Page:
It turns out there are two different billing companies for visiting the ER- the doctor’s and the lobby’s. The former claimed not to have received my insurance info from the latter! They submitted the claim to my insurance, and in the end, my insurance paid $60. Even though I was sent to collections for $215 the same week!

Long story short, don’t do what I did: take care of the bill ASAP, and make sure you pay less than it is for.

Stina (#686)

@dham Way too much information on why you got two bills I’m sure: Most hospitals contract with a “ER physician group” to staff the ER so technically the Docs aren’t employees of the hospital, yet the rest of the staff are and the Hospitals provide the equipment, the lights/heat etc.hence the two different bills. Same with Docs who do a surgery in a hospital and sometimes the anesthesia people are independent contractors as well…

yellowshoes (#4,954)

I’m another learned-the-hard-way person (though it did make me so much insurance-smarter in the long run!). My suggestion for the future: Call your insurance company and ask them which lab processing facilities are in-network. Sometimes doctors may not always know themselves which labs are in-network for which insurance plans — hey, no skin off their back whether you’re billed in or out of network. I’ve found that you’re much more likely to get in-network processing if you’re able to say to them “This NEEDS to go to Quest or Sunrise Labs (or wherever)” rather than just “please keep this in my network”.

Another thing: I bet your doctor will TOTALLY negotiate with you. They’d rather get some money than no money. I once put off paying an $800 small office, single-provider podiatrist bill because my shit insurance only allowed about $40 of it and I couldn’t afford the rest. I finally told the receptionist what’s up, they asked to see the Explanation of Benefits (Mike, I can’t believe you shred them!!), and then cut my bill from $800 to, like, $100.

Also, not quite as relevant but hopefully helpful: If you have a procedure that you expect to receive again, you can look up your CPT Code on the doctor’s bill or the Explanation of Benefits. That code is your key to (some) answers from the insurance company. They’ll usually tell you what their allowed amount is for CPT Codes if you badger them a bit for it. That can go a long way in figuring out costs within the overall totally labyrinth system.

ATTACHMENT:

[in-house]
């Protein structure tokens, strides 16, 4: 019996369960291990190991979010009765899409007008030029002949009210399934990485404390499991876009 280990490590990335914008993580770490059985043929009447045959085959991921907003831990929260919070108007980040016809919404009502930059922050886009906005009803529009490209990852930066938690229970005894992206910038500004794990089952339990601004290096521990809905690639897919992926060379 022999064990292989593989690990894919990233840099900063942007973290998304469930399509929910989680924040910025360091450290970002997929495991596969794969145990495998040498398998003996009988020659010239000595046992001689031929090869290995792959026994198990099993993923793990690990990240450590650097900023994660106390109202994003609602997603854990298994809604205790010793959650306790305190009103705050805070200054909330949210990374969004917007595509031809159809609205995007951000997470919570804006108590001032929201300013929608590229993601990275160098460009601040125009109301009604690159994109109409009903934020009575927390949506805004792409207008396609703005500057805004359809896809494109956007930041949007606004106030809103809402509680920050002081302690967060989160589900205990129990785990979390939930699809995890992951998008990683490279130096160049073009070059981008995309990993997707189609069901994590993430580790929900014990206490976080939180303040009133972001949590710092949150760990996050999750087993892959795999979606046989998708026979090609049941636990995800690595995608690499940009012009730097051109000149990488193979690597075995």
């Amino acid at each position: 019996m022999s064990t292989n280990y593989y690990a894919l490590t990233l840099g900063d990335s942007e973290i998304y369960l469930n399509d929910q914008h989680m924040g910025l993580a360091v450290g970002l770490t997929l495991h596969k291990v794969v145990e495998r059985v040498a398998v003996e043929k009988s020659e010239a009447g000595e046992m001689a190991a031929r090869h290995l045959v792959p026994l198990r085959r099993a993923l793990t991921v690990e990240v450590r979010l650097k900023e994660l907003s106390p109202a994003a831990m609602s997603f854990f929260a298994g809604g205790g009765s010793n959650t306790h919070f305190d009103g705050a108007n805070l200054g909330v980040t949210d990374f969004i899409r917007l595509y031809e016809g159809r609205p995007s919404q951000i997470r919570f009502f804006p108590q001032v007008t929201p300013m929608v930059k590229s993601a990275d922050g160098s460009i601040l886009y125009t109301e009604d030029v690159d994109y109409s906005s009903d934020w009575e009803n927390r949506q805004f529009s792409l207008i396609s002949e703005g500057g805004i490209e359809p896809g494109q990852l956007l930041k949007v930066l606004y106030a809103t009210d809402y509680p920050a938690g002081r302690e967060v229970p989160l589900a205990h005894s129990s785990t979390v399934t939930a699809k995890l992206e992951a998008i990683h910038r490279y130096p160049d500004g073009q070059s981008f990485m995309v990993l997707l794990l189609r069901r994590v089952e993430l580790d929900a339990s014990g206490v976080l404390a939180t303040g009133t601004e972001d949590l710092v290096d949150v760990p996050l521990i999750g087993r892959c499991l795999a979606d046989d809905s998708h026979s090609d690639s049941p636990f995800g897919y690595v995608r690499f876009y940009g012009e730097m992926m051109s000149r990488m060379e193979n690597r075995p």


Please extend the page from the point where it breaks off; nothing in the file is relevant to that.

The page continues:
In any case — I sympathize. Good luck!

Trilby (#191)

@yellowshoes It’s hard to call the insurer and get that information while sitting in the exam room in your paper gown. Easier to tell the doctor that you only authorize using a lab that’s in-network.

yellowshoes (#4,954)

@Trilby Agreed! For the future = good knowledge to have in your back pocket. You can call the insurance company any time and get specifics. Then when the paper gowns are on, you already know what to say.

Allison (#4,509)

@yellowshoes ahh the CPT codes. My mother is a certified professional coder who’s worked in medical billing for most of my life. This came in really handy when I had to go out of network (because I lived out of network) for a potentially broken elbow my freshman year of college.

It was amazing to see her look at the bill, know what the codes meant and be able to say “Yeah, they didn’t do an 8 organ system review for your ultimately unbroken elbow.” and call to fight the bill. So make sure they’re billing you for things that actually happened!

yellowshoes (#4,954)